Not a musical. (laughter) What musical do you wish had been filmed? I care about plays....but I don't care about plays.

Al Monaco:

What about do you have an answer for this question? Do you know what you would have liked to see?

Luisa Lyons:

Everything. Everything. "A Chorus Line." The original production. I don't know if that is at TOFT. Is it that at TOFT? Do we know?

Al Monaco:

I don't know. I never asked.

Luisa Lyons:

I wish everything had been filmed. I, know that the thing, that theater is ephemeral, that's part of its magic for people. But there is a way to document and archive and I wish we had access to more historical performances. To understand how, you know, as a history student, as a theatre student, to understand how conventions have changed over time. To understand how performance styles have changed over time. The orchestrations. Like that's so much a capture can give us all of that information in a way that just a list of orchestra members or have, you know, sometimes not all the orchestrations survive? So we don't have that information and if you have a film recording, you have that information, to a degree, you can hear it aurally and see it visually so I, you know, I just I wish everything had been filmed.

Al Monaco:

I mean, I agree with that.

Luisa Lyons:

What would you like to see filmed in the future? What productions would you like to see filmed?

Al Monaco:

Ooooh! I mean it's really hard to think about the future right now isn't it?

Luisa Lyons:

Yes, that is a tricky question in the middle of a global pandemic where Broadway shut down until for the next, seven, what are we July? Five months for the, for now? Potentially longer.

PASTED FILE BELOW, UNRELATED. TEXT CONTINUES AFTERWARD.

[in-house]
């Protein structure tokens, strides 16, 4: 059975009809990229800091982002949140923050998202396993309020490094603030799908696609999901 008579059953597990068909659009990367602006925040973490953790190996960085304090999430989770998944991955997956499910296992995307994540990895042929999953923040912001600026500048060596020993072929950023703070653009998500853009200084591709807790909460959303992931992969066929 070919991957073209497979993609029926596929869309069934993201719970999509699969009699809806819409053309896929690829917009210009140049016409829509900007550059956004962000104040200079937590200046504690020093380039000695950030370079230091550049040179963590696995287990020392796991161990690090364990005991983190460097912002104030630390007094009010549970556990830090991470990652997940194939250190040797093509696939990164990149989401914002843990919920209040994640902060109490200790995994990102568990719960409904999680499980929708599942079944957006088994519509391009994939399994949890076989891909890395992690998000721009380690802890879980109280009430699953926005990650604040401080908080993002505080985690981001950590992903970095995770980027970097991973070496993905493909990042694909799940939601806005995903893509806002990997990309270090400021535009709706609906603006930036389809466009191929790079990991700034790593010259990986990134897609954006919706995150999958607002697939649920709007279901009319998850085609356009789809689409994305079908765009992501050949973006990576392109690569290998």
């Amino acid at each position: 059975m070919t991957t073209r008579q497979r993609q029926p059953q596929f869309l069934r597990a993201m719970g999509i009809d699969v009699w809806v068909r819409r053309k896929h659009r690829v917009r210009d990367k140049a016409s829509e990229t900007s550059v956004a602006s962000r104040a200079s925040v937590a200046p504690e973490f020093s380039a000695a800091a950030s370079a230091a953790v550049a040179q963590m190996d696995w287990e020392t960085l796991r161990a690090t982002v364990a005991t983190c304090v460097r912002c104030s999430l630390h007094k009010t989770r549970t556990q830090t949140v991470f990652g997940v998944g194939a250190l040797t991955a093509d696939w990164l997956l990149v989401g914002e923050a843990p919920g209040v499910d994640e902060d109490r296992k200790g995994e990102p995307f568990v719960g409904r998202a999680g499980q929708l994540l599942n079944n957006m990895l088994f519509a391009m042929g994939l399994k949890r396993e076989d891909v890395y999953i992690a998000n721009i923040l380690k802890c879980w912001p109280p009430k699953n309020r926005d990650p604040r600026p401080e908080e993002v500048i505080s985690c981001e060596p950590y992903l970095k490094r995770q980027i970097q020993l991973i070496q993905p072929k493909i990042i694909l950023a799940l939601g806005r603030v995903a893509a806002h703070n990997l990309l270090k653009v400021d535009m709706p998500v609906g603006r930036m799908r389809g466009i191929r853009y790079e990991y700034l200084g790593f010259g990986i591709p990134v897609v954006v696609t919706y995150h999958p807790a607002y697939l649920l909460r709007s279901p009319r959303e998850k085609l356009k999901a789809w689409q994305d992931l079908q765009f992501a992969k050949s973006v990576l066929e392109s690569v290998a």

Al Monaco:

I don't know. I'm I honestly I don't know if this exists, but a proshot of Nathan Lane and "Guys and Dolls" that probably I go back and I watch all the rehearsal footage from that particular production. I would not have minded, I just would like to see, I would like to see every yeah iconic musical played by like a legendary actor, right, recorded. So like they've done "Gypsy" how many times. I want to see every Gypsy with every Rose.

Luisa Lyons:

My dream is to have a box set of shows like that exactly. I want "Gypsy ". I want "Hello, Dolly!". I want "Shuffle Along". I want all of it and I want the box set. But can you imagine if you could have "Shuffle Along", like the original 1920s production...

Al Monaco:

That would be a dream.

Luisa Lyons:

And then the contemporary production with a making of about why they re-did, why they did the 20- What was it? 2016? 2017?

Al Monaco:

Before "Evan Hansen."